Also, both times they gave me complimentary miso soup and ice cream. Last night he gave me ginger ice cream with a sesame crunchy candy he had made. Yummy.

              5 Replies
              1. re: janel

                My wife and I were there again last night, we are both from Yokohama and miss much of of the food we grew up eating beside just sushi.
                Since last night was cold we tried Tsuji-san's noodles and liked them very much. His Ramen soup had more meatier taste than most places here in Toronto, he must use both pork and beef in his stock.
                Again it seemed like a quiet night in Sakawaya, I hope business gets better, Tsuji-san's food deserves a bigger crowd.

                1. re: tetsuo

                  tetsuo - I think you and I want the same see Sakawaya get the business it deserves so it stays in the neighbourhood.

                  For those interested, they have a regular jazz night (not sure when it is, but they invited me to it for this past Wednesday, but I had plans).

                  1. re: janel

                    Yes Janel, I hope fans of Japanese food find their way to Sakawaya. Regular jazz nights are Sundays and features Koji on guitar, he used to play gigs once a month in Sakawaya when Koki-san owned it.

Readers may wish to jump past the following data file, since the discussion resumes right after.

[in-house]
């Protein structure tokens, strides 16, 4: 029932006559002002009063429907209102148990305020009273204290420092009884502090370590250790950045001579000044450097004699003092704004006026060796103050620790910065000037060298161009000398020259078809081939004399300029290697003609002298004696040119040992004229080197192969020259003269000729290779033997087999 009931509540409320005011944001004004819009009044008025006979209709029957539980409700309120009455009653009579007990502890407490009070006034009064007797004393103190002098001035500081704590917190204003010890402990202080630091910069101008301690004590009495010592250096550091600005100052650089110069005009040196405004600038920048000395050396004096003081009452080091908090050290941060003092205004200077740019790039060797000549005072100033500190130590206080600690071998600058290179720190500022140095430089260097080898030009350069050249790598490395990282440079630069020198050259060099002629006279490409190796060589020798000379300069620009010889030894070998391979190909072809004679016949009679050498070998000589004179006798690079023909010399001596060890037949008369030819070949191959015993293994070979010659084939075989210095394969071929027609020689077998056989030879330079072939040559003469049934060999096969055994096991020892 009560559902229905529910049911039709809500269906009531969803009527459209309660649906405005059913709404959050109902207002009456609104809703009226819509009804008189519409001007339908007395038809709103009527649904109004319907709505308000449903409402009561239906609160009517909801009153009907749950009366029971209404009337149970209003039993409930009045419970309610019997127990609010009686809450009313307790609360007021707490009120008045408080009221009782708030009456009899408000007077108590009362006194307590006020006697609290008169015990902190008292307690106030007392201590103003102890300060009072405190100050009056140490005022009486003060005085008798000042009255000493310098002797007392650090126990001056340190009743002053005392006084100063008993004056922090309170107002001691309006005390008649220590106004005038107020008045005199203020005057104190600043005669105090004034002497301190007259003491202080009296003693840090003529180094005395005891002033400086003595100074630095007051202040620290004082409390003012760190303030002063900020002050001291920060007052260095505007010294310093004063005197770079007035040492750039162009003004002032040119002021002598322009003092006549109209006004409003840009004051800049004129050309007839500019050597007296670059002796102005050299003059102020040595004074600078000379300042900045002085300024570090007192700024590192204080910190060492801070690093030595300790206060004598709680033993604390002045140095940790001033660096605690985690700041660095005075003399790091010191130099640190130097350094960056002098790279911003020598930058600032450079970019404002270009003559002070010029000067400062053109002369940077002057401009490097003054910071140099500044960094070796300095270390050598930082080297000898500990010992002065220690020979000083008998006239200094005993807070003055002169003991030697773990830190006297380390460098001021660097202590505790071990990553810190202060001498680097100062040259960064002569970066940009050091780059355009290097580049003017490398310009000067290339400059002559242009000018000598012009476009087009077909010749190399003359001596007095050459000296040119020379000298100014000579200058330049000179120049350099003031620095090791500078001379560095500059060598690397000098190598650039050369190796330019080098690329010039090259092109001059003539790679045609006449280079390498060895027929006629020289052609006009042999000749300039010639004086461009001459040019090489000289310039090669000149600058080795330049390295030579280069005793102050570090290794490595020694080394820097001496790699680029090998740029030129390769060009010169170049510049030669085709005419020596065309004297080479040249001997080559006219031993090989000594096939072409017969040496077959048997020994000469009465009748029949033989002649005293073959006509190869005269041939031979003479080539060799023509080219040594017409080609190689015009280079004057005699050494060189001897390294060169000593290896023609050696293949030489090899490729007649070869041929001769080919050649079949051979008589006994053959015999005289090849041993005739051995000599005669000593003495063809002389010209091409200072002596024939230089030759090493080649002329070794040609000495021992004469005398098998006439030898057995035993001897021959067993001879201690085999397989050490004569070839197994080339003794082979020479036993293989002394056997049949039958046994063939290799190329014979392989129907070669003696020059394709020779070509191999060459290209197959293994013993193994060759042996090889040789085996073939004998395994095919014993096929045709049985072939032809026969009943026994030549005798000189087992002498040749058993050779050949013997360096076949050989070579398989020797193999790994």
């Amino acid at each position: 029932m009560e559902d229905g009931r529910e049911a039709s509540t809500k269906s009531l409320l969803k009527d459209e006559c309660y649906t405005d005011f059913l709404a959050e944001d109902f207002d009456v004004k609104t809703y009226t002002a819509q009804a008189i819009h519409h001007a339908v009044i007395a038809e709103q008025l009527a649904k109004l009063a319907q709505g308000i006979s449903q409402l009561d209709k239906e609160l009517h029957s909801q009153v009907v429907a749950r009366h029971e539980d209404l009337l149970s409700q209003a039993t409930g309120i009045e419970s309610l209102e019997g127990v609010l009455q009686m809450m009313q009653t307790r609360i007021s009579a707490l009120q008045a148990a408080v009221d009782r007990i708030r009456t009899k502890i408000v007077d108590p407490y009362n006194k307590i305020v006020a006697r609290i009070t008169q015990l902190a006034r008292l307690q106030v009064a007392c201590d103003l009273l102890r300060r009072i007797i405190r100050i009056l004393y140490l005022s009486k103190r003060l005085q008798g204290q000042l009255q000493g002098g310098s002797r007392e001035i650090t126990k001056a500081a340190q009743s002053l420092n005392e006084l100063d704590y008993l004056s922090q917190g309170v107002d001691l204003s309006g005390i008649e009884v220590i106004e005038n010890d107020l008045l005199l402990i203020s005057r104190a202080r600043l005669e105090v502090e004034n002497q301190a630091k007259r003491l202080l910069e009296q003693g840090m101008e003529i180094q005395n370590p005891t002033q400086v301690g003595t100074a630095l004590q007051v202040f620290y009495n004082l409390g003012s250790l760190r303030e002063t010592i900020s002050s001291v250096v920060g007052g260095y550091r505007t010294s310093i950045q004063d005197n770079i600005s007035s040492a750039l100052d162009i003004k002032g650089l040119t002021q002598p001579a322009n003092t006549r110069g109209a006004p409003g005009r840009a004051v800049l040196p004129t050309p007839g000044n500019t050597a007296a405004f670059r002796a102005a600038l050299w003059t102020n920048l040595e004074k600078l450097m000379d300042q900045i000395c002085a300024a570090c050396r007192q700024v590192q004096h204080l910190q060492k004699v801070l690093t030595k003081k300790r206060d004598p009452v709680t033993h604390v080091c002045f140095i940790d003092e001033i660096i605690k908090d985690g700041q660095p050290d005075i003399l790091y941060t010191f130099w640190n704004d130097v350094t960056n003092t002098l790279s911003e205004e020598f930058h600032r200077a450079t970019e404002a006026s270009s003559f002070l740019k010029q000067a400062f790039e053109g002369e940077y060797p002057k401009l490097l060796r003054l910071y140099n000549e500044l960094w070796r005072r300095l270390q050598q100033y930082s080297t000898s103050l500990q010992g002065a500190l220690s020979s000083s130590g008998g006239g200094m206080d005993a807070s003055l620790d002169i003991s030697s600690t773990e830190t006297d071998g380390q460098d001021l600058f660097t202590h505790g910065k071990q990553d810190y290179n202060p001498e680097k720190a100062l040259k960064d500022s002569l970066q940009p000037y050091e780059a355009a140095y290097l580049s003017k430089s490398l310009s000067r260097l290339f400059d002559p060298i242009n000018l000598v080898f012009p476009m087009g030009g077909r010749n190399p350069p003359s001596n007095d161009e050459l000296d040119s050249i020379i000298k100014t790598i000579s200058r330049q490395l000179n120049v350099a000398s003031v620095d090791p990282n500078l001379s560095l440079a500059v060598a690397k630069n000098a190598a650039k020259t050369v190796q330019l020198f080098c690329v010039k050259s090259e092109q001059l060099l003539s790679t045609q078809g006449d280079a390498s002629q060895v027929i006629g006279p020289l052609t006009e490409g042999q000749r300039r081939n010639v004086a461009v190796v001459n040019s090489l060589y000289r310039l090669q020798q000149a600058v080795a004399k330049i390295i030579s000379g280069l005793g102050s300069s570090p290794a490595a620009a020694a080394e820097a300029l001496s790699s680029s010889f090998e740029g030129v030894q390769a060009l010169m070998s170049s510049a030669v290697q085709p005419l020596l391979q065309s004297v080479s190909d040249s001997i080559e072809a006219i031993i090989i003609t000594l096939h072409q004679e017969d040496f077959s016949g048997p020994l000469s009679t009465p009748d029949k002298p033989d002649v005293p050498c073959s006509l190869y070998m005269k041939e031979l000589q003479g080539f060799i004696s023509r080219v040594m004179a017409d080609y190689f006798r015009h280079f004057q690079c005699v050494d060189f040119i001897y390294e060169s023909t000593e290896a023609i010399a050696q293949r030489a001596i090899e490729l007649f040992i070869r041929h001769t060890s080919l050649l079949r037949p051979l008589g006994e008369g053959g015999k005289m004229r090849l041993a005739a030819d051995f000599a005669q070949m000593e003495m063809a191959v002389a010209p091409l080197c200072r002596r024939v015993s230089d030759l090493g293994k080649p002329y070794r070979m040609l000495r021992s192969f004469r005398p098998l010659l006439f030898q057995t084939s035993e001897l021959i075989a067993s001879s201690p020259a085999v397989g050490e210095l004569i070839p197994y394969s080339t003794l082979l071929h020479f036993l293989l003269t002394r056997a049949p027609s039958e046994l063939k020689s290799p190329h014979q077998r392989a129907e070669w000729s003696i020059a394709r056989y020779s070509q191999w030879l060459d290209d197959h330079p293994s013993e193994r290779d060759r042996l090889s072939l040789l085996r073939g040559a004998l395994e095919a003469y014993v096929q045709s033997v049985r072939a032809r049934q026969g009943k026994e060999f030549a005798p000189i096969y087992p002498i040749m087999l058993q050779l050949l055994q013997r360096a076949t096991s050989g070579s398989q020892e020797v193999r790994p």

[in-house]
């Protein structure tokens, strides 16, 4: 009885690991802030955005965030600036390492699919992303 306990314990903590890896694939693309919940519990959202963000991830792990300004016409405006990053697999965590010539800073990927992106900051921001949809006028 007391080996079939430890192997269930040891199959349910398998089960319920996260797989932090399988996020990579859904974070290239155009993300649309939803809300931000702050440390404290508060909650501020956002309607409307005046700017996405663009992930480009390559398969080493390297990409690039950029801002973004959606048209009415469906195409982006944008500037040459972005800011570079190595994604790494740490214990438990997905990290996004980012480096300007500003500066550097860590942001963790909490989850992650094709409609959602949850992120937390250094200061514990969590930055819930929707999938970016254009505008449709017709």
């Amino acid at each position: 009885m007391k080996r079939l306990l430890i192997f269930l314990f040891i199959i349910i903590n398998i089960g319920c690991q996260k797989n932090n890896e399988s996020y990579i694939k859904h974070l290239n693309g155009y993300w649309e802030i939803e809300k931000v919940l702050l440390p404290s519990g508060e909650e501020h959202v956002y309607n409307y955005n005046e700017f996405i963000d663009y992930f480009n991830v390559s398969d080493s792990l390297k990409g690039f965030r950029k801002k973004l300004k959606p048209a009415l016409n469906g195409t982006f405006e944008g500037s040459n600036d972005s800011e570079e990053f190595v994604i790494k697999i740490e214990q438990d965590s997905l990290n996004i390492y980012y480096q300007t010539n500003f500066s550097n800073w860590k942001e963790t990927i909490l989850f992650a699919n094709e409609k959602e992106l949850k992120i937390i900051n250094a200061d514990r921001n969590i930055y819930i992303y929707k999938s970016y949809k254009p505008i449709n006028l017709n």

We were there again the other night and tried the Salmon Tataki...amazing as was his eggplant dish, hiyayako (cold tofu) and yakatori set.
                    Tsuji-san's sushi and sahimi are always fresh and nice, but the real fun is exploring his dishes from the kitchen.
                    If given enough time, I am sure his food will find the crowd it deserves.

                    1. re: tetsuo

                      My wife wanted sushi last night, so we walked over to Sakawaya. It was 8:30 pm, and the place was deserted. We went to Aji Sai instead, as I don't l like being he only people in a restaurant. I hope it picks up for them soon. Aji Sai had at least 10 customers. I think Sakawaya may just be too close to the "dead zone" on Danforth.

                      1. re: foodyDudey

                        I went a couple of weeks ago with a bunch of hungry guys, and while the food was good, the slow service put a dent in the experience.
                        I suggest going with not a big party.

              2. Any more recent info on this restaurant? Thinking of heading down to the 'forth this weekend. We used to eat at the old Sakawaya at least twice a month, but since moving from the neighbourhood have only returned once, near the end of Koki's regime.

                3 Replies
                1. re: Judson5

                  I'm curious too. We seemed to have run out of options for okay sushi on the Danforth, the only decent place left being AjiSai.

                  1. re: neighborguy

                    I think AjiSai is a pretty good option. That's our 'go to' place.

                  2. re: Judson5

                    My husband and I have ordered numerous times from both Sakawaya and Aji Sai and Sakawaya wins for quality (sushi) hands down. Aki-Da on Queen also good.